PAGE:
Even though I’m not a Republican
There are currently fourteen people running for the Republican nomination that even cause a blip in the polls. I’m going to talk for a minute about each of them, and my own opinions. I would talk about the Democrats as well but there is no chance in hell I would vote for any of them: they have all said they are totally opposed to my rights as a citizen and that’s a non-starter.
There aren’t as many as people think:
Donald Trump: I still don’t completely believe that his change of heart was real, or that he believes what he says. He’s starting to convince me but it was such a recent turn around that I worry he’s playing a populist game with us. That said, I recognize that even if he does believe it and intend to follow through with it, his initial calls for action are part of making a deal: He asks for more than he expects. That’s just good sense, and with a good vice presidential candidate I could support him. If he does turn out to be full of it, the point will still stand if people vote for him: we’re sick and tired of DC’s bullshit.
Ted Cruz: My favorite front-runner. I know he’s got some detractors in my circles, but he has a damn smart legal mind and he stood by Rand Paul when he filibustered about drone strikes. He also had the balls to go against his party and push for a government shut-down over Obamacare. There are a lot of reasons to like him, and he’s taken a very clever position on Donald Trump: “I like him, even when I disagree with him, and I’m not responsible for what he says.” Even if Trump says something off-the-wall, Cruz does not feel the need to shiv Trump over it. I would not be surprised to learn they have a tacit agreement to not damage one another. I can get behind Cruz, and I think he’d wreck Hillary in a debate.
Ben Carson: Also anti-establishment, and also a recent conservative transformation. I trust him less than I trust Trump or Cruz, but he’s a lot better than any of the establishment candidates. I could support him with a really great vice presidential nominee. Either way, like most of the candidates, even if I don’t support him I’d hold my nose and vote for him.
Marco Rubio: A perfect example of the Establishment and/or Social Conservative will to shiv their own people in the back at the first opportunity. Rubio came to office on a strong tea-party result and he’s spent every day since becoming more like one of the Elitists. He’d pretty much have to nominate my wife as his VP to get my support. Maybe I’d support him if it were Rubio/Cruz or Rubio/Paul, but that’s not likely. Still, I think I’d vote for him over Hillary because Antonin Scalia won’t live forever.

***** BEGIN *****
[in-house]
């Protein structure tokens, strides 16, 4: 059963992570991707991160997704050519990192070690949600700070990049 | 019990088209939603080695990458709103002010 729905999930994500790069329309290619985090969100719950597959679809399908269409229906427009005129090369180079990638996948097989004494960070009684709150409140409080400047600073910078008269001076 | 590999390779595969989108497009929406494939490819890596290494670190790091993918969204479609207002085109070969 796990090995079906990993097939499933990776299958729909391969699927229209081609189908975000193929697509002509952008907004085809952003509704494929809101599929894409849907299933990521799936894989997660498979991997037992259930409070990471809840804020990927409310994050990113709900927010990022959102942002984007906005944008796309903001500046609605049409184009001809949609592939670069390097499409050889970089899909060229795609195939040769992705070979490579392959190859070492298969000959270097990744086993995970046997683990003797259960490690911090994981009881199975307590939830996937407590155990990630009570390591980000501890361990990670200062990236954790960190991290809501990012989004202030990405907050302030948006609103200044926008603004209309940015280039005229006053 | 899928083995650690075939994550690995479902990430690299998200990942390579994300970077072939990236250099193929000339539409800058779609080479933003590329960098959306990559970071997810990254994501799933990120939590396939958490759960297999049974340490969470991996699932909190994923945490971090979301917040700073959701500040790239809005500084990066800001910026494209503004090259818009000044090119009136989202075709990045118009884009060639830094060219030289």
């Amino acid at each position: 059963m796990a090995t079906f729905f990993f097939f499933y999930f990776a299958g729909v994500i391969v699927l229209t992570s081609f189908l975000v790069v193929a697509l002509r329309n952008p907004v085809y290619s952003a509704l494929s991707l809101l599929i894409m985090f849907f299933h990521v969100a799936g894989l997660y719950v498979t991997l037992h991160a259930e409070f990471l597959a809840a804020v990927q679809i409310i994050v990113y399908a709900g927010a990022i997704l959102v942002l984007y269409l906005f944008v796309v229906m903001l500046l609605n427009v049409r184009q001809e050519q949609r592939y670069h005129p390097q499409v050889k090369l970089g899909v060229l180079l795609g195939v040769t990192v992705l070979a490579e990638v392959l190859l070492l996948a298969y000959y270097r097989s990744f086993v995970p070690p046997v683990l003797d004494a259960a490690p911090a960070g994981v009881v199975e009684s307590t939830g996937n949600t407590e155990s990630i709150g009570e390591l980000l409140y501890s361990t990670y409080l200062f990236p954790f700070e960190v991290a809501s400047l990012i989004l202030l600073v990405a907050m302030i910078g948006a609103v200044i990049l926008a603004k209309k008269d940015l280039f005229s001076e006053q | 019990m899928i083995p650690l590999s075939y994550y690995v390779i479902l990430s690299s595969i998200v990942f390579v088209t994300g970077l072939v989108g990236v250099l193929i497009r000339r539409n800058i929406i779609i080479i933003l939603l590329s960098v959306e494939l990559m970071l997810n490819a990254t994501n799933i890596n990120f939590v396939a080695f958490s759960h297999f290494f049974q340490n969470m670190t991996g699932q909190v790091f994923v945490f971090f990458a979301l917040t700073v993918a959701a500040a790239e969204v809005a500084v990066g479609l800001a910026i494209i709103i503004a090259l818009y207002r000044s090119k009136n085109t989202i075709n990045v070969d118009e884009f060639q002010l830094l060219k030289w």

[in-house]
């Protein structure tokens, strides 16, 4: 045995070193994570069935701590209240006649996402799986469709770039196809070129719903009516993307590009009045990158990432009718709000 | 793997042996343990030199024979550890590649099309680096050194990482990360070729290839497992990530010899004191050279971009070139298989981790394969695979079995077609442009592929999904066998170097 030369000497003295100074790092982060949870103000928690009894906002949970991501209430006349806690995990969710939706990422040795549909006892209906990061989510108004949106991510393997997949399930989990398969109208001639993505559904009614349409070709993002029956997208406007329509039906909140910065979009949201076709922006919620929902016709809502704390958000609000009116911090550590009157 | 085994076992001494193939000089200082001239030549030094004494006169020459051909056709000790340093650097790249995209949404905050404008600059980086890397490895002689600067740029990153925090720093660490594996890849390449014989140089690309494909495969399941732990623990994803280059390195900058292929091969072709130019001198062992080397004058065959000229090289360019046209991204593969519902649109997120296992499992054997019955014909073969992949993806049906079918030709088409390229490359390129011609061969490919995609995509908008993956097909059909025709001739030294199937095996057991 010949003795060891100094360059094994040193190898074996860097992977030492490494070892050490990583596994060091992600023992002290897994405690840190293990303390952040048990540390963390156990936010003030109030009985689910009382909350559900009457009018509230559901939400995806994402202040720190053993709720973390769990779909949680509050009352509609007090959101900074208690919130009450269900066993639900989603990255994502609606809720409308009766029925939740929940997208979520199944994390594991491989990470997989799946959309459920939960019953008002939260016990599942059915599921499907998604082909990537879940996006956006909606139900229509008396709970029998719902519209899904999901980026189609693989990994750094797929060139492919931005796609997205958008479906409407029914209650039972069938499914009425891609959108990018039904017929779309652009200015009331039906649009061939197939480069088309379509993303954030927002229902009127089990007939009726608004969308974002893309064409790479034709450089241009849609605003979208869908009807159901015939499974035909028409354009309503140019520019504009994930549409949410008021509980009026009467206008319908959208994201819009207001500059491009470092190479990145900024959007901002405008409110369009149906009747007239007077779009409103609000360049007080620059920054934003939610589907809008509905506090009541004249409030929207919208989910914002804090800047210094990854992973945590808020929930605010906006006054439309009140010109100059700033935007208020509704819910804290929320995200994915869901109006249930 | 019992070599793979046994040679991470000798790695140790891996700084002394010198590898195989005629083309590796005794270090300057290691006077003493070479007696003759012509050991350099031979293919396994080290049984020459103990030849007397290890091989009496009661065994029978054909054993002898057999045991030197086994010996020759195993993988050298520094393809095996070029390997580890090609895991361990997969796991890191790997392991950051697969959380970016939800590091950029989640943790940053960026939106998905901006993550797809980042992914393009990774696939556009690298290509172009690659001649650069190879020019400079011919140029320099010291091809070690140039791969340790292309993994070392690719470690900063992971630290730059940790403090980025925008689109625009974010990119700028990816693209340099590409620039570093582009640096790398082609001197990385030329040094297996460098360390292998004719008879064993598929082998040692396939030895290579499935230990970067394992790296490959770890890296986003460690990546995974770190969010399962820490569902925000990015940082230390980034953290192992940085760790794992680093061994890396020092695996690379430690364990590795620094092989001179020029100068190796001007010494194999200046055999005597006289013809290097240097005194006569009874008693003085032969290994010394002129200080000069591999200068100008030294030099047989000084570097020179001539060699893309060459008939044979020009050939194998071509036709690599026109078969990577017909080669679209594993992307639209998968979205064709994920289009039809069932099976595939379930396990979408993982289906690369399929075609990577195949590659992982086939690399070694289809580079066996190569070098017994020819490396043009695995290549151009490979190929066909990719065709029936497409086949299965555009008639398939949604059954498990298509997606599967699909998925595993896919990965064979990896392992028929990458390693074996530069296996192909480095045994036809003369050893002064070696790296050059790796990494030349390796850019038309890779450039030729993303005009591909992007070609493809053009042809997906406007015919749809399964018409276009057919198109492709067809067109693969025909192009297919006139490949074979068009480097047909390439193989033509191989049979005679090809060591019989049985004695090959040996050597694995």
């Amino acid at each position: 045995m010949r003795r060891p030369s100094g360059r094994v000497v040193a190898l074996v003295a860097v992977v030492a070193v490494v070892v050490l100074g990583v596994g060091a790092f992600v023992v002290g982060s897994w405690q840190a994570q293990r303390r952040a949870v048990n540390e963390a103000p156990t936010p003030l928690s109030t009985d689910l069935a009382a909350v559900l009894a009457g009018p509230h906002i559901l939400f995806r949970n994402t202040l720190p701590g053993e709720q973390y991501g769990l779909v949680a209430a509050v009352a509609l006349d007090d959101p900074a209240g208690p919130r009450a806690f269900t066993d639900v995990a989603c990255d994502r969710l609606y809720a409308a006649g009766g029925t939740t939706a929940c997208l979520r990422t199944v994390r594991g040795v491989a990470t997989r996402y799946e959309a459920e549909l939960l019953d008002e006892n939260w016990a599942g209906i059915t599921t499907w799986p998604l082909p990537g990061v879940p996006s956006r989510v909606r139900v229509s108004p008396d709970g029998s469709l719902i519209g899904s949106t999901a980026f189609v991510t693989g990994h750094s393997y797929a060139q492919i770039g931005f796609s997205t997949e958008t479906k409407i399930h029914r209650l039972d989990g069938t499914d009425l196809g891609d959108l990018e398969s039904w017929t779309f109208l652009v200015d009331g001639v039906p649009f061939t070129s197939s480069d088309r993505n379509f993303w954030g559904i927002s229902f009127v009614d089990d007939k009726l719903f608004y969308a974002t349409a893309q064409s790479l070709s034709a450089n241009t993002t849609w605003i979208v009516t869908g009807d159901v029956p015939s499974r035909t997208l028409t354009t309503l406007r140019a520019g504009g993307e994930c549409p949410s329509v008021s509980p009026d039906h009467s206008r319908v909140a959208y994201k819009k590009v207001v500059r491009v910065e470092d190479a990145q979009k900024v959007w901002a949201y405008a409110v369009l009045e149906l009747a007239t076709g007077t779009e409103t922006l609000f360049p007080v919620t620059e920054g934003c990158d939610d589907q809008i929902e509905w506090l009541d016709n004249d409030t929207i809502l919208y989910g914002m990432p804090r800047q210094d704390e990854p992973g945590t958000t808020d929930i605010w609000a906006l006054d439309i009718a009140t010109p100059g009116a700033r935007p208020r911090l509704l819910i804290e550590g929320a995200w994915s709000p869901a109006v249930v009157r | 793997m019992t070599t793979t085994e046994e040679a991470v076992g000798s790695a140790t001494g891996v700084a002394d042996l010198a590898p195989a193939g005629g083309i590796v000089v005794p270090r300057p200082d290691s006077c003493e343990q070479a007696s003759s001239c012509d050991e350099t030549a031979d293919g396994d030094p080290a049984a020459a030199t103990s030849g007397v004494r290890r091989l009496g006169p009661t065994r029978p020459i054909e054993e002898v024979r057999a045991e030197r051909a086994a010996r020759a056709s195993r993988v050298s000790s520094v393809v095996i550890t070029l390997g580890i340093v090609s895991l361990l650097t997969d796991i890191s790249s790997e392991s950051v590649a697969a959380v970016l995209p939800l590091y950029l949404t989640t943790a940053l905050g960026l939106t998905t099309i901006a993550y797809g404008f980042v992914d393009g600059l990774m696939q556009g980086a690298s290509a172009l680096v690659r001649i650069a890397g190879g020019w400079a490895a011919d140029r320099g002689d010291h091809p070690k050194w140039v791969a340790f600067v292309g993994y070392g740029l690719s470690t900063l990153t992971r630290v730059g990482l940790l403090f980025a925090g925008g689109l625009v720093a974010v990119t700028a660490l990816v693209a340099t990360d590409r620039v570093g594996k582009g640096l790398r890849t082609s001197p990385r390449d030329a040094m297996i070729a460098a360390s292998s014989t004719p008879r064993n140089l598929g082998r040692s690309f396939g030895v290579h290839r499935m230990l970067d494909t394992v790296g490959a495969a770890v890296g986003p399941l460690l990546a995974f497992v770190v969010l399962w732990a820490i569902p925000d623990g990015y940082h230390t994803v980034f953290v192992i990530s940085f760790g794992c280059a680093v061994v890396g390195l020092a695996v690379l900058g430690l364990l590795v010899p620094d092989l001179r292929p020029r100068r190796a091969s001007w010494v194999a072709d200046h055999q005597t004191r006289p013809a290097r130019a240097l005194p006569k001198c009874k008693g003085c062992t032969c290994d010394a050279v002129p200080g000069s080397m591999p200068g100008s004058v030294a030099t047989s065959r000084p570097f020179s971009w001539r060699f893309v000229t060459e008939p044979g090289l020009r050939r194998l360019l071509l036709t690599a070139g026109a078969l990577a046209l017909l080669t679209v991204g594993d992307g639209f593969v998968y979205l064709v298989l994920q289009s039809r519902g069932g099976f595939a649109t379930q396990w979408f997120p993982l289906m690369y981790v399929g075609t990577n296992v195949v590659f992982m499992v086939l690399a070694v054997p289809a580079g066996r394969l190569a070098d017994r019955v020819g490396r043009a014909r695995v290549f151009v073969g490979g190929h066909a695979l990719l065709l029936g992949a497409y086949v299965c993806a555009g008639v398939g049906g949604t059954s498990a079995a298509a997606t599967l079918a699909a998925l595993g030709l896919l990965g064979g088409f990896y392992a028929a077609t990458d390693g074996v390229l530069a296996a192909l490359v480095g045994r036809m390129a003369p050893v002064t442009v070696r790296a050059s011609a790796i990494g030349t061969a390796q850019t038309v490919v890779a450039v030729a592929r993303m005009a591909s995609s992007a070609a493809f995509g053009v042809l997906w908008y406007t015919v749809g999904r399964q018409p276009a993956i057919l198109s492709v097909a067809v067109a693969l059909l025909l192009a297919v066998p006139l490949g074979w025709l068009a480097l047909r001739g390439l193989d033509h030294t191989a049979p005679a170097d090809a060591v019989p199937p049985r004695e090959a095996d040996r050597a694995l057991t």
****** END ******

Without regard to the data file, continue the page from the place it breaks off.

The Middle of the Pack VP Hopefuls
Carly Fiorina: There could be an argument made that HP only crashed because the economy did, and she got it in bad shape. Maybe. She’s a California Republican and until fairly recently was a moderate Republican. I have no time for moderates on anything: everything in moderation, except for principles. She also still has the stink of McCain on her, and is a huge hypocrite: she mocked her female Senate opponent’s appearance during that campaign and got all butthurt when Trump (arguably) mocked hers. She has no realistic path to the nomination, but could be a VP pick that would drag the ticket down.
Chris Christie: Establishment candidate who recently discovered his conservative side. He’s also a huge authoritarian dickhead who supports spying on American citizens. Pass on any ticket he’s a part of.
No Chance Candidates
Rand Paul: My first and foremost choice due to my libertarianism. I like his stance on reforming the justice system, including the bullshit that is civil asset forfeiture. That said, it irritated me when he went after Ted Cruz for being a dick. Ted Cruz being a dick is part of his appeal. He was being a dick to Washington Establishment jerks. Paul was, too, but he’s got that McConnell stink on him now and that makes me hesitate. He’s playing the game a little too intently. But his attacks on Christie and Rubio are working wonders to erase my doubts. He’d be a good VP candidate.
Mike Huckabee: Too old, too socially conservative. I’d worry he would put Israel’s interests before our own due to his comments and I know how fast Social Cons turn on fiscal conservatism and American interests (see Bush, George W). No.John Kasich: Could you have a worse candidate? The guy is tainted with the bank industry, he’s tainted with the inside the Beltway GOP elite, and he’s tainted with Obamacare. He’s basically the new Bob Dole. No.
Are They Still Running?
Lindsey Graham: The Republican party is not going to nominate a low-testosterone closeted homosexual. Especially not one who has all the worst policies of GOP politics in the last decade and called his own constituents racists.
Jim Gilmore, George Pataki, Rick Santorum: No.Jeb Bush: Yep, all the way at the bottom. I think he’ll continue to poll better than most of the people above him on this list, but he’s such a distasteful little goblin I cannot imagine voting for him. Most everyone else on this list could salvage my vote with a great campaign and VP choice, but not Jeb. I’d almost vote for the Democrat out of spite if this man were the nominee. He’s awful to start with, but when that video surfaced of him whinging that he had cool stuff he could be rather than running I almost threw up in my mouth. What a gross little spoiled rich boy. His campaign was over the moment that surfaced. The moment in the debate where he demanded Trump apologize to his wife — and Trump said no — made it even worse. He’s an ineffectual, effete whiner. Fuck him and the gelding he rode in on.